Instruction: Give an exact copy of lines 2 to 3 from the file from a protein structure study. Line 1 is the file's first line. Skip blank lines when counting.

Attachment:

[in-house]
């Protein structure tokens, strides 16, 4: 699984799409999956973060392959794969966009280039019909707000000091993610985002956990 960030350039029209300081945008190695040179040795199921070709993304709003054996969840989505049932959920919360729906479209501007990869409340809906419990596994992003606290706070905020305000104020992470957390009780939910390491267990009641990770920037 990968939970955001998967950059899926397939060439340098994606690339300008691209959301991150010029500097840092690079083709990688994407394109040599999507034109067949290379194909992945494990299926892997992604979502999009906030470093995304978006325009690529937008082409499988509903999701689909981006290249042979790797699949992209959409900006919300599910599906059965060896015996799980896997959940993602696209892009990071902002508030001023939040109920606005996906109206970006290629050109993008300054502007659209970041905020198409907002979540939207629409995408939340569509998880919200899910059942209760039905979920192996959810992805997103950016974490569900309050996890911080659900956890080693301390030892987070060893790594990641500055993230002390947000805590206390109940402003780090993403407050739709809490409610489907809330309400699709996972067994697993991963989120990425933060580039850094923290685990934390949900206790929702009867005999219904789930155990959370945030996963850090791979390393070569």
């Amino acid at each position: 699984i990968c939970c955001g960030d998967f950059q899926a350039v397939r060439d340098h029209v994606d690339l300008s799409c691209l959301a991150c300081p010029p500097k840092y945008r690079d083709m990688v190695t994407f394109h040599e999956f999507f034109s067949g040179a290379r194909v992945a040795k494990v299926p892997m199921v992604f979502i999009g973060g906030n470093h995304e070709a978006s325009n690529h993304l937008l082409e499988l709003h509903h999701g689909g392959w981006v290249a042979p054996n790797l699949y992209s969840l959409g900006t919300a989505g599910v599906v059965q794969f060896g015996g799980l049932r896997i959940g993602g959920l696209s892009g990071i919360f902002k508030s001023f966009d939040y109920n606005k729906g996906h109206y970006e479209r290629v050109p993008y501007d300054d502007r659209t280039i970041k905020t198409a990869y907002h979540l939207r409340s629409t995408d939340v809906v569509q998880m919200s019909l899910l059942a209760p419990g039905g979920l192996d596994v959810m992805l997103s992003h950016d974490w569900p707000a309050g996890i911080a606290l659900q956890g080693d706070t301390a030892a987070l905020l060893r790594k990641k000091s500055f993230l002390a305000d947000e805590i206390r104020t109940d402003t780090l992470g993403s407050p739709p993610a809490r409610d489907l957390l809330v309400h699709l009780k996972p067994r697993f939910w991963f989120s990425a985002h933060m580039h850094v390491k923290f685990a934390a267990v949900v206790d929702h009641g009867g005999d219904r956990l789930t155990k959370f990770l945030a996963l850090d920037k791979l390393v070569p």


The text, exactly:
């Protein structure tokens, strides 16, 4: 699984799409999956973060392959794969966009280039019909707000000091993610985002956990 960030350039029209300081945008190695040179040795199921070709993304709003054996969840989505049932959920919360729906479209501007990869409340809906419990596994992003606290706070905020305000104020992470957390009780939910390491267990009641990770920037 990968939970955001998967950059899926397939060439340098994606690339300008691209959301991150010029500097840092690079083709990688994407394109040599999507034109067949290379194909992945494990299926892997992604979502999009906030470093995304978006325009690529937008082409499988509903999701689909981006290249042979790797699949992209959409900006919300599910599906059965060896015996799980896997959940993602696209892009990071902002508030001023939040109920606005996906109206970006290629050109993008300054502007659209970041905020198409907002979540939207629409995408939340569509998880919200899910059942209760039905979920192996959810992805997103950016974490569900309050996890911080659900956890080693301390030892987070060893790594990641500055993230002390947000805590206390109940402003780090993403407050739709809490409610489907809330309400699709996972067994697993991963989120990425933060580039850094923290685990934390949900206790929702009867005999219904789930155990959370945030996963850090791979390393070569």
């Amino acid at each position: 699984i990968c939970c955001g960030d998967f950059q899926a350039v397939r060439d340098h029209v994606d690339l300008s799409c691209l959301a991150c300081p010029p500097k840092y945008r690079d083709m990688v190695t994407f394109h040599e999956f999507f034109s067949g040179a290379r194909v992945a040795k494990v299926p892997m199921v992604f979502i999009g973060g906030n470093h995304e070709a978006s325009n690529h993304l937008l082409e499988l709003h509903h999701g689909g392959w981006v290249a042979p054996n790797l699949y992209s969840l959409g900006t919300a989505g599910v599906v059965q794969f060896g015996g799980l049932r896997i959940g993602g959920l696209s892009g990071i919360f902002k508030s001023f966009d939040y109920n606005k729906g996906h109206y970006e479209r290629v050109p993008y501007d300054d502007r659209t280039i970041k905020t198409a990869y907002h979540l939207r409340s629409t995408d939340v809906v569509q998880m919200s019909l899910l059942a209760p419990g039905g979920l192996d596994v959810m992805l997103s992003h950016d974490w569900p707000a309050g996890i911080a606290l659900q956890g080693d706070t301390a030892a987070l905020l060893r790594k990641k000091s500055f993230l002390a305000d947000e805590i206390r104020t109940d402003t780090l992470g993403s407050p739709p993610a809490r409610d489907l957390l809330v309400h699709l009780k996972p067994r697993f939910w991963f989120s990425a985002h933060m580039h850094v390491k923290f685990a934390a267990v949900v206790d929702h009641g009867g005999d219904r956990l789930t155990k959370f990770l945030a996963l850090d920037k791979l390393v070569p």